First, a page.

Radium Girls (2020)

Image: Juno Films

Review

RADIUM GIRLS (2020)

Joey King, Abby Quinn, Cara Seymour, Scott Shepherd, Susan Heyward, Neal Huff, Collin-Kelly Sordelet, John Bedford Lloyd, Joe Grifasi

Directed by Lydia Dean Pilcher and Ginny Mohler

Can you believe in the 1920s people used to drink radium dissolved in water as an energy drink? It was marketed as a cure for impotence and other ailments and sold for about a buck which would be around $20 now when you factor in inflation. The dangers of the radioactive element were underplayed especially by a New Jersey company that manufactured luminous gauges and watches for the military using radioactive paint. Many of the women working in the plant suffered from contamination and some lost their lives. They became known as the Radium Girls and this is their story.

At one-point radium was believed to be the miracle cure of the 20th century, as seen in the Marie Curie biopic “Radioactive” starring Rosamund Pike which was released earlier this year and moved to Amazon Prime Video after the pandemic shut down theaters in March.

“Radium Girls” opens in 1925 New Jersey, as sisters Bessie (Joey King) and Jo (Abby Quinn) work as dial painters for the American Radium Factory which manufactures glow-in-the-dark watch dials for troops serving in WWI. Mr. Leech (Scott Shepherd), the plant’s foreman, is notorious for docking Bessie’s pay because she refuses to lick the paintbrush to create a fine point needed to accurately paint the numbers on the dials. Her work looks sloppy while Jo, on the other hand, is one of the company’s best performers.

The girls working at the factory have no idea the luminous paint is toxic; in fact, they are rewarded with a bottle of radium water as a bonus for being the hardest worker. This may explain why Jo’s teeth have begun to fall out and why Bessie remains healthy after refusing to lick her brush, citing the paint’s bad aftertaste. The girls were unaware of radium’s danger and when some of them began to die — include Bessie and Jo’s older sister — the company blamed their deaths on syphilis. It’s the same diagnosis given to Jo by AMF’s Dr. Flint (Neal Huff) which sends up a red flag with the sisters since Jo is a virgin.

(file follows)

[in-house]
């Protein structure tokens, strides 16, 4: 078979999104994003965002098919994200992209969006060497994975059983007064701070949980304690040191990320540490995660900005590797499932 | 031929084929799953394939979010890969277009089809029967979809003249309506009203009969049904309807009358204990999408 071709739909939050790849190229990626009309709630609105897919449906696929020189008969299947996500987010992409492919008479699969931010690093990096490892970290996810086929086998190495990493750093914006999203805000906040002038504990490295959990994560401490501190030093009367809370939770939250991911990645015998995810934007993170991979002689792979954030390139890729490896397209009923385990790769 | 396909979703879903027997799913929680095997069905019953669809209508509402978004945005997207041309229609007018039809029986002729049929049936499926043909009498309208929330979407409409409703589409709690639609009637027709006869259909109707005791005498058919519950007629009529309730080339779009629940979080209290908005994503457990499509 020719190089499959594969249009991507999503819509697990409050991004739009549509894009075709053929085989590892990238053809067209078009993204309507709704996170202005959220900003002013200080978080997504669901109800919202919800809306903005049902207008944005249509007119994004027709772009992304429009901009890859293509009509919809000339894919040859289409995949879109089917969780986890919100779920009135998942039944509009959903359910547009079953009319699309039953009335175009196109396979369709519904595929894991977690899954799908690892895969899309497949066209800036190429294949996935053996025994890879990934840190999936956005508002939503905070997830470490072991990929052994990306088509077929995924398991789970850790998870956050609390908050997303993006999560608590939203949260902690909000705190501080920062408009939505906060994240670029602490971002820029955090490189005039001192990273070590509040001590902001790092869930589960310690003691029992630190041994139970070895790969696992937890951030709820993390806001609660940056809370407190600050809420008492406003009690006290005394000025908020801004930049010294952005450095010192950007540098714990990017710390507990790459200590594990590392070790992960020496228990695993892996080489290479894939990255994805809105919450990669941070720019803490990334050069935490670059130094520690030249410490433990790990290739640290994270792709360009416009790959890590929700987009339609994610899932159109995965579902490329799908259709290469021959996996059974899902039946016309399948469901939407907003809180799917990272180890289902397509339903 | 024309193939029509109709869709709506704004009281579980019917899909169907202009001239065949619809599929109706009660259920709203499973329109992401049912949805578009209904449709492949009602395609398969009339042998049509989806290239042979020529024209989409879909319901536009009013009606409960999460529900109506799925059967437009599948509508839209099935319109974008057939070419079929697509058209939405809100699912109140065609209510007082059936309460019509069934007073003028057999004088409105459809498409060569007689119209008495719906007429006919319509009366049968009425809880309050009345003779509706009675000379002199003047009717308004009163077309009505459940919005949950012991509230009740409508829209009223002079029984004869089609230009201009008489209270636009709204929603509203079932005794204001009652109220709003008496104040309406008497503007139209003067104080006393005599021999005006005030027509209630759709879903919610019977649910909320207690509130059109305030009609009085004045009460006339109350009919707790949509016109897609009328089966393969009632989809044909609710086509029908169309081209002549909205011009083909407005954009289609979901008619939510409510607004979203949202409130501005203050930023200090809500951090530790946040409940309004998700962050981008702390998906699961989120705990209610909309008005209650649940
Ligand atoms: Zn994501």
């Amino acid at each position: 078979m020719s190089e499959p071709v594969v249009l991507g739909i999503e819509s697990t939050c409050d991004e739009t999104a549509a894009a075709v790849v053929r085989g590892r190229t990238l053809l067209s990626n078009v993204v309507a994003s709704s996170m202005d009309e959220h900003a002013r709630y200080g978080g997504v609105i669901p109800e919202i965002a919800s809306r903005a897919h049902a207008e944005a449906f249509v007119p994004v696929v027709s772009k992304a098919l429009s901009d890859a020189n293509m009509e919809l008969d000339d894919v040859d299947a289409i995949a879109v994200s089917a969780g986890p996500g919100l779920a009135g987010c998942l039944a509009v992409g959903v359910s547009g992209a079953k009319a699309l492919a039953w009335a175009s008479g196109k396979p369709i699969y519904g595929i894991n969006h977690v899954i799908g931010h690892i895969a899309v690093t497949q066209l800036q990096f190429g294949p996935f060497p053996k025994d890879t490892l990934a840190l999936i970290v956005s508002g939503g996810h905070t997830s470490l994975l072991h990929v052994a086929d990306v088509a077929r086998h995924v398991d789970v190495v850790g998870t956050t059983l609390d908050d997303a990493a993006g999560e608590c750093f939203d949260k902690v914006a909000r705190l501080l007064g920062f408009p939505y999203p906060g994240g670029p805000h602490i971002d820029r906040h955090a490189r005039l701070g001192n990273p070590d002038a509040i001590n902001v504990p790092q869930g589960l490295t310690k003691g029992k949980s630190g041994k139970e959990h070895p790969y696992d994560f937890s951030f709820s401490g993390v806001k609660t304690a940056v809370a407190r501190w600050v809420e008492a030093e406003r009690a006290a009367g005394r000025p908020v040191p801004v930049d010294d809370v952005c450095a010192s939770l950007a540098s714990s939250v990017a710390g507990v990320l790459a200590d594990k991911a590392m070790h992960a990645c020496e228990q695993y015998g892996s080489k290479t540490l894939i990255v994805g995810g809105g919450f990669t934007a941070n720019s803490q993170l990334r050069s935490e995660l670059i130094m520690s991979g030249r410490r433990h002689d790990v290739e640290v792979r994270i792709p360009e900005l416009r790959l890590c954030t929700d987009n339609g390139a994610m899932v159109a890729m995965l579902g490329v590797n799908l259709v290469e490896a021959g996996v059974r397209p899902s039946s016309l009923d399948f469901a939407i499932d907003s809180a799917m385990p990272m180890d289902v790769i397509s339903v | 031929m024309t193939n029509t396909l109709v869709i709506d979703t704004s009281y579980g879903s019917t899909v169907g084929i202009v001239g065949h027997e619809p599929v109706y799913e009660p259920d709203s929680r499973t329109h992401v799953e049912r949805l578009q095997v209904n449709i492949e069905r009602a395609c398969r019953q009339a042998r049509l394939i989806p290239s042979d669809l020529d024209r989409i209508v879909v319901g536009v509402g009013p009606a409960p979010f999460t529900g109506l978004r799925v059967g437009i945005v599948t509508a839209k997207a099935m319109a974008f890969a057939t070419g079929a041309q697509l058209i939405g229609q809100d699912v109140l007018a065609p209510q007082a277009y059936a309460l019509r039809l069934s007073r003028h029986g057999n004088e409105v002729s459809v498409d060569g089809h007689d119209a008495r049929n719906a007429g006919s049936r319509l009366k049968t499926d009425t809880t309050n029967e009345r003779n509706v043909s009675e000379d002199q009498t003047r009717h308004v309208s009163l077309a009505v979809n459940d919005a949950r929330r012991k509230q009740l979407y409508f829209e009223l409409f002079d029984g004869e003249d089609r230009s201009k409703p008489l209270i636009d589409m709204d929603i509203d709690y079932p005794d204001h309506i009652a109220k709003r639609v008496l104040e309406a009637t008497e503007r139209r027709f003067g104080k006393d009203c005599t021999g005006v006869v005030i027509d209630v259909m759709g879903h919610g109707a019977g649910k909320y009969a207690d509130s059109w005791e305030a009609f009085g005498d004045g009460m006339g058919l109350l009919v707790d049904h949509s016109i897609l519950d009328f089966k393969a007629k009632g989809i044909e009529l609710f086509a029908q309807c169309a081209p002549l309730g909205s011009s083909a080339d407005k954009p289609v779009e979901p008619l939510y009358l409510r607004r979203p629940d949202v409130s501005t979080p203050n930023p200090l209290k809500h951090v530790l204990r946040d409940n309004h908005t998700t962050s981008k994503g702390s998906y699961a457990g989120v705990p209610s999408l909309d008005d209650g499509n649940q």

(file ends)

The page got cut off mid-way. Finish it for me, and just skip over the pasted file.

Based on a true story, the idea for the film came about when co-director Ginny Mohler and her colleague and the film’s co-writer Brit Shaw stumbled upon the story while doing research on another project for the History Channel. This led to archival footage from the actual Radium Girls that is seen interspersed throughout the film. It’s a fascinating story that captivates the viewer as the truth begins to surface when several of the girls file a lawsuit against the company.

The supporting cast features Collin Kelly Sordelet as a communist reporter named Walt who befriends Bessie and steers her towards consumer advocate Wiley Stephans (Cara Seymour). She warns the sisters of American Radium Factory’s coverup and convinces them to sue the company in order to expose their deceit and the dangers of radium to the world. The Radium Girls plight is documented by Oklahoma journalist Etta (Susan Heyward), an activist whose family’s photography store was destroyed during the Tulsa Race Massacre in 1921.

“Radium Girls” features solid performances by the cast as first-time feature directors Pilcher and Mohler blend fact with fictional characters to bring the enlightening story to the screen.

(3 stars)

Opens Friday, November 6 at the Landmark River Oaks (Houston)

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Joe Friar is a member of the Critics Choice Association (Los Angeles) and the Houston Film Critics Society. A lifelong fan of cinema, he co-founded the Victoria Film Society, Frels Fright Fest, and is a Rotten Tomatoes approved critic. 

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Joe Friar is a member of the Critics Choice Association (Los Angeles) and the Houston Film Critics Society. A lifelong fan of cinema, he co-founded the Victoria Film Society, Frels Fright Fest, and is a Rotten Tomatoes approved critic.

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